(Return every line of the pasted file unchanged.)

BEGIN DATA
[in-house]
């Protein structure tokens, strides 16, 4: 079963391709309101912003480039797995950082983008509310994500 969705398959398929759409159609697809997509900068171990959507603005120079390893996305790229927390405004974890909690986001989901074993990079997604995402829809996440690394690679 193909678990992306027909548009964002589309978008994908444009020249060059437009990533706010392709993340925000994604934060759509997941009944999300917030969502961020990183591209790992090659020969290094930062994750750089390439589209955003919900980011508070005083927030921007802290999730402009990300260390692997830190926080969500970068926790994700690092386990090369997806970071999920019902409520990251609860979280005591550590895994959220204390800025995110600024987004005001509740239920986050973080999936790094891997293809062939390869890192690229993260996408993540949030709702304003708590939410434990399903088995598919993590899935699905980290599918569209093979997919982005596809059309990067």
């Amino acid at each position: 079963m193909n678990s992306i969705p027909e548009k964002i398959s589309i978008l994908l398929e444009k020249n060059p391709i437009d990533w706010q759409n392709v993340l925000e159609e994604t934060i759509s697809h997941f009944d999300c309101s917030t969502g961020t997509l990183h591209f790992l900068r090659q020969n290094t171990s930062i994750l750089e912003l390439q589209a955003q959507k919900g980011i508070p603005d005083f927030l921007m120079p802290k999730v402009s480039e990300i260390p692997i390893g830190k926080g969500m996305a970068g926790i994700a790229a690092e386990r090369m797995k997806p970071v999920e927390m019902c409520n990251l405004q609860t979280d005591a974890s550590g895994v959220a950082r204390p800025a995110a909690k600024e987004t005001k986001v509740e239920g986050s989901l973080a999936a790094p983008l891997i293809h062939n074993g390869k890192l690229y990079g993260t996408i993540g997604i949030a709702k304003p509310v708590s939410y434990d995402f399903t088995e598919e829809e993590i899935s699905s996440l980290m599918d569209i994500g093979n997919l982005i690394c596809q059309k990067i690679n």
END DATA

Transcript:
[in-house]
């Protein structure tokens, strides 16, 4: 079963391709309101912003480039797995950082983008509310994500 969705398959398929759409159609697809997509900068171990959507603005120079390893996305790229927390405004974890909690986001989901074993990079997604995402829809996440690394690679 193909678990992306027909548009964002589309978008994908444009020249060059437009990533706010392709993340925000994604934060759509997941009944999300917030969502961020990183591209790992090659020969290094930062994750750089390439589209955003919900980011508070005083927030921007802290999730402009990300260390692997830190926080969500970068926790994700690092386990090369997806970071999920019902409520990251609860979280005591550590895994959220204390800025995110600024987004005001509740239920986050973080999936790094891997293809062939390869890192690229993260996408993540949030709702304003708590939410434990399903088995598919993590899935699905980290599918569209093979997919982005596809059309990067």
């Amino acid at each position: 079963m193909n678990s992306i969705p027909e548009k964002i398959s589309i978008l994908l398929e444009k020249n060059p391709i437009d990533w706010q759409n392709v993340l925000e159609e994604t934060i759509s697809h997941f009944d999300c309101s917030t969502g961020t997509l990183h591209f790992l900068r090659q020969n290094t171990s930062i994750l750089e912003l390439q589209a955003q959507k919900g980011i508070p603005d005083f927030l921007m120079p802290k999730v402009s480039e990300i260390p692997i390893g830190k926080g969500m996305a970068g926790i994700a790229a690092e386990r090369m797995k997806p970071v999920e927390m019902c409520n990251l405004q609860t979280d005591a974890s550590g895994v959220a950082r204390p800025a995110a909690k600024e987004t005001k986001v509740e239920g986050s989901l973080a999936a790094p983008l891997i293809h062939n074993g390869k890192l690229y990079g993260t996408i993540g997604i949030a709702k304003p509310v708590s939410y434990d995402f399903t088995e598919e829809e993590i899935s699905s996440l980290m599918d569209i994500g093979n997919l982005i690394c596809q059309k990067i690679n």